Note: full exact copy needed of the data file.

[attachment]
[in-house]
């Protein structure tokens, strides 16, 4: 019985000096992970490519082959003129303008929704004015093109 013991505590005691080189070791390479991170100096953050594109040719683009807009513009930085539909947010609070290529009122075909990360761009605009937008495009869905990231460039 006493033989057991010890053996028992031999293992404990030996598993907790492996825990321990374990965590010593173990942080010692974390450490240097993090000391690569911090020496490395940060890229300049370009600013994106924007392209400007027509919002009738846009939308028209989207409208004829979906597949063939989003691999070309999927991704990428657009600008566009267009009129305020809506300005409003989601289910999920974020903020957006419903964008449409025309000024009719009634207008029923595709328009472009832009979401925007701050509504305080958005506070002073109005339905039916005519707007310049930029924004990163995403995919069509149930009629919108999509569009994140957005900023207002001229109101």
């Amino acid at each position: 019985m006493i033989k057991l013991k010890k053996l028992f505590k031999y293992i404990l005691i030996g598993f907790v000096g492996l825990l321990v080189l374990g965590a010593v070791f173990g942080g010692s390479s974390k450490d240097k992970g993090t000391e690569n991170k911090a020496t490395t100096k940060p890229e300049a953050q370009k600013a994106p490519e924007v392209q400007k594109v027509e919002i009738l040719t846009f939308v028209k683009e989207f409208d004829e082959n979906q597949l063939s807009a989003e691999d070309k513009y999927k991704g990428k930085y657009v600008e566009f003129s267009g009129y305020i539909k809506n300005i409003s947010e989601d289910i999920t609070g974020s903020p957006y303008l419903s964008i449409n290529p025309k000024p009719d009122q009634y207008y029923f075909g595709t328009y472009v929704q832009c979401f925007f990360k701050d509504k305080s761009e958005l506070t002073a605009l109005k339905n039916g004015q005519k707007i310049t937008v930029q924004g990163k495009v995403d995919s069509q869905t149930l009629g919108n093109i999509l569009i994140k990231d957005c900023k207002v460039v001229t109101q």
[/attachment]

[in-house]
């Protein structure tokens, strides 16, 4: 019985000096992970490519082959003129303008929704004015093109 013991505590005691080189070791390479991170100096953050594109040719683009807009513009930085539909947010609070290529009122075909990360761009605009937008495009869905990231460039 006493033989057991010890053996028992031999293992404990030996598993907790492996825990321990374990965590010593173990942080010692974390450490240097993090000391690569911090020496490395940060890229300049370009600013994106924007392209400007027509919002009738846009939308028209989207409208004829979906597949063939989003691999070309999927991704990428657009600008566009267009009129305020809506300005409003989601289910999920974020903020957006419903964008449409025309000024009719009634207008029923595709328009472009832009979401925007701050509504305080958005506070002073109005339905039916005519707007310049930029924004990163995403995919069509149930009629919108999509569009994140957005900023207002001229109101």
């Amino acid at each position: 019985m006493i033989k057991l013991k010890k053996l028992f505590k031999y293992i404990l005691i030996g598993f907790v000096g492996l825990l321990v080189l374990g965590a010593v070791f173990g942080g010692s390479s974390k450490d240097k992970g993090t000391e690569n991170k911090a020496t490395t100096k940060p890229e300049a953050q370009k600013a994106p490519e924007v392209q400007k594109v027509e919002i009738l040719t846009f939308v028209k683009e989207f409208d004829e082959n979906q597949l063939s807009a989003e691999d070309k513009y999927k991704g990428k930085y657009v600008e566009f003129s267009g009129y305020i539909k809506n300005i409003s947010e989601d289910i999920t609070g974020s903020p957006y303008l419903s964008i449409n290529p025309k000024p009719d009122q009634y207008y029923f075909g595709t328009y472009v929704q832009c979401f925007f990360k701050d509504k305080s761009e958005l506070t002073a605009l109005k339905n039916g004015q005519k707007i310049t937008v930029q924004g990163k495009v995403d995919s069509q869905t149930l009629g919108n093109i999509l569009i994140k990231d957005c900023k207002v460039v001229t109101q």